OBJECTIVE: To evaluate the prevalence and risk of antenatal and postpartum mental disorders among obese and overweight women.
DATA SOURCES: Seven databases (including MEDLINE and ClinicalTrials.gov) were searched from inception to January 7, 2013, in addition to citation tracking, hand searches, and expert recommendations.
METHODS OF STUDY SELECTION: Studies were eligible if antenatal or postpartum mental disorders were assessed with diagnostic or screening tools among women who were obese or overweight at the start of pregnancy. Of the 4,687 screened articles, 62 met the inclusion criteria for the review. The selected studies included a total of 540,373 women.
TABULATION, INTEGRATION, AND RESULTS: Unadjusted odds ratios were pooled using random-effects meta-analysis for antenatal depression (n=29), postpartum depression (n=16), and antenatal anxiety (n=10). Obese and overweight women had significantly higher odds of elevated depression symptoms than normal-weight women and higher median prevalence estimates. This was found both during pregnancy (obese odds ratio [OR] 1.43, 95% confidence interval [CI] 1.27–1.61, overweight OR 1.19, 95% CI 1.09–1.31, median prevalence: obese 33.0%, overweight 28.6%, normal-weight 22.6%) and postpartum (obese OR 1.30, 95% CI 1.20–1.42, overweight OR 1.09, 95% CI 1.05–1.13, median prevalence: obese 13.0%, overweight 11.8%, normal-weight 9.9%). Obese women also had higher odds of antenatal anxiety (OR 1.41, 95% CI 1.10–1.80). The few studies identified for postpartum anxiety (n=3), eating disorders (n=2), or serious mental illness (n=2) also suggested increased risk among obese women.
CONCLUSION: Health care providers should be aware that women who are obese when they become pregnant are more likely to experience elevated antenatal and postpartum depression symptoms than normal-weight women, with intermediate risks for overweight women.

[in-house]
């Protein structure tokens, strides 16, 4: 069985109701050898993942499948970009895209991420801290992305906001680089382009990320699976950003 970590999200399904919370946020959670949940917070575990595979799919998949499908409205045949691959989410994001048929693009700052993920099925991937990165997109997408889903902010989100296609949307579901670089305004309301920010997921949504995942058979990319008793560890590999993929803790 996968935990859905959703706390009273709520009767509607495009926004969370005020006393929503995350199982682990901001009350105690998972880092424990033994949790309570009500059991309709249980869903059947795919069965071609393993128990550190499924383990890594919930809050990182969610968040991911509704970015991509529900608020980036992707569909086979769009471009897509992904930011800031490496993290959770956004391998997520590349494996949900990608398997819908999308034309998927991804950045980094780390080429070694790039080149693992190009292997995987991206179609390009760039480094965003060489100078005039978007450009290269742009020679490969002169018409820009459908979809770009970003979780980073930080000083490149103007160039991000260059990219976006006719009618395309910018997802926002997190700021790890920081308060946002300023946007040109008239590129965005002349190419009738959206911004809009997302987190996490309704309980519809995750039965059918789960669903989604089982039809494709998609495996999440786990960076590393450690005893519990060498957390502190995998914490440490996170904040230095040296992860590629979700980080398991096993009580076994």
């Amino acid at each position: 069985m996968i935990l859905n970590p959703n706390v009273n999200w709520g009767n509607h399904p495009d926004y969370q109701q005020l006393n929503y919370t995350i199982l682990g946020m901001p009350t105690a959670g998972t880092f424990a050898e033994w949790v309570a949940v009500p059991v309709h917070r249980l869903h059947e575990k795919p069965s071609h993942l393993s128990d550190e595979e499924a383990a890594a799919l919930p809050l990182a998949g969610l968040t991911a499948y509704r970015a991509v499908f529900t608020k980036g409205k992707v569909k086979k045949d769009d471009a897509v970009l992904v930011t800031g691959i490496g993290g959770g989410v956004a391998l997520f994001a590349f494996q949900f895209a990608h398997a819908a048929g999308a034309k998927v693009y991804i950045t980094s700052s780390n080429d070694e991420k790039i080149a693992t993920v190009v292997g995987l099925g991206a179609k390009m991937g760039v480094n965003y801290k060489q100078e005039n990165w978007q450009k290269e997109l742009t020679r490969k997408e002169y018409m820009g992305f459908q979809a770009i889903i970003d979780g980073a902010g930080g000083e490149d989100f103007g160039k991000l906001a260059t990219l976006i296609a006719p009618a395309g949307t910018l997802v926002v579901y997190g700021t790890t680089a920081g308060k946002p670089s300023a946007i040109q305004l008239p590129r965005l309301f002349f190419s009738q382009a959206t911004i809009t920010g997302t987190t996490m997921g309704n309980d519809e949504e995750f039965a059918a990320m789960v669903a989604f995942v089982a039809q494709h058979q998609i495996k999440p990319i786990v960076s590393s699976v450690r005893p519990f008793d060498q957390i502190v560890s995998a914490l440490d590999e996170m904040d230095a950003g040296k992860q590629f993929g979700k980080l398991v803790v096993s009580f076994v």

Obese women are more likely to have antenatal and postpartum mental disorders than normal-weight women, with intermediate risks for overweight women.
Institute of Psychiatry and the Division of Women's Health, Kings College London, London, United Kingdom.
Corresponding author: Louise M. Howard, PhD, MRCPsych, Heath Service and Population Research Department, PO31 Institute of Psychiatry, De Crespigny Park, London, SE5 8AF, United Kingdom; e-mail: firstname.lastname@example.org.
This review was carried out as part of a PhD studentship funded by the Medical Research Council and Tommy's Charity. This report is independent research supported through salary support to Louise Howard by the National Institute for Health Research (NIHR) Research Professorship NIHR-RP-R3-12-011 and the NIHR Mental Health Biomedical Research Centre at South London and Maudsley National Health Service (NHS) Foundation Trust and King's College London.
The authors thank the authors of included articles who provided additional data and Clare Taylor for her assistance in study screening.
Presented at the UK and Ireland Marcé Society meeting, September 19, 2013, London, United Kingdom.
The views expressed in this publication are those of the authors and not necessarily those of the NHS, the National Institute for Health Research, or the Department of Health.
Financial Disclosure The authors did not report any potential conflicts of interest.